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Cover JC Smith's The Law of Contract

20. Good faith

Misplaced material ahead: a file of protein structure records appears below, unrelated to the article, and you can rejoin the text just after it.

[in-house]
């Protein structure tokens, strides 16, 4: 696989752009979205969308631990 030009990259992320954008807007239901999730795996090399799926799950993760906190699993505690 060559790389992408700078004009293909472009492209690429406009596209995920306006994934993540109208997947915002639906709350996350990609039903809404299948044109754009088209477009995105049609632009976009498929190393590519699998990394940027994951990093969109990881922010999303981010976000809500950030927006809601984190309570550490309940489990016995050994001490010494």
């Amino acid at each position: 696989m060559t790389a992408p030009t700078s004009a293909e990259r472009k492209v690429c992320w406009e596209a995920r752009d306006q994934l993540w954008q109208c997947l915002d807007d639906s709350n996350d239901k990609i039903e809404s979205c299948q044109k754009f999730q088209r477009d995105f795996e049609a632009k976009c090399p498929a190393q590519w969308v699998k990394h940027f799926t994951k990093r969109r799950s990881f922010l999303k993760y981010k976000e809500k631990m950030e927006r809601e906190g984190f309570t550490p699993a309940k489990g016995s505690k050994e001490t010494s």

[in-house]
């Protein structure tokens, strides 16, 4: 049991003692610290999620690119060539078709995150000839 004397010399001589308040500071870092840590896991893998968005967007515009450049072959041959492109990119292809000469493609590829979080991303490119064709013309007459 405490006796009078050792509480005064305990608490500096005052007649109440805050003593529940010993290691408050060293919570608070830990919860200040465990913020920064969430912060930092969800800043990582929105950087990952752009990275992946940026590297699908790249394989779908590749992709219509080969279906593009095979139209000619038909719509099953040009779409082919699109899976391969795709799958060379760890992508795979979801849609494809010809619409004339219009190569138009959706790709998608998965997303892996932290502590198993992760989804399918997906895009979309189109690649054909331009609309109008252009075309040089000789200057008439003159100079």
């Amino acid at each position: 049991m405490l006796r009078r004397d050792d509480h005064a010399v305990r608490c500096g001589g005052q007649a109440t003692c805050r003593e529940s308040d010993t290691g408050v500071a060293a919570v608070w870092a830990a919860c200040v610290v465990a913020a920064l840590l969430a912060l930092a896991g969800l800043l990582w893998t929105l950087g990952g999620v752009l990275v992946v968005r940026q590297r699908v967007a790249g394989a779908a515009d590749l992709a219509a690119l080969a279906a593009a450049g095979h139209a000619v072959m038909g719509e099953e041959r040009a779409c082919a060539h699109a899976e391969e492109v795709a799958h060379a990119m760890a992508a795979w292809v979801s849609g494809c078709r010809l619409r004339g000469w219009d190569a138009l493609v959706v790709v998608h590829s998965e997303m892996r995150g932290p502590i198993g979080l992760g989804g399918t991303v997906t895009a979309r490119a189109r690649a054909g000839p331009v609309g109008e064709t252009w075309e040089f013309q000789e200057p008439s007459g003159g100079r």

This chapter considers the principle of good faith. English law has traditionally been cautious about wholeheartedly adopting an overriding principle of good faith preferring instead to avoid unfair outcomes through particular doctrines (for example, misrepresentation, duress, and undue influence). However, the law in this area is developing. It appears that agreements to negotiate in good faith are not enforceable where no contract is yet in place, but, where the parties have already made an agreement, a term (whether express or implied) that the contract should be performed in good faith is enforceable. Similarly, there may be (implied) terms that discretionary powers be exercised in a manner that is not irrational or unreasonable.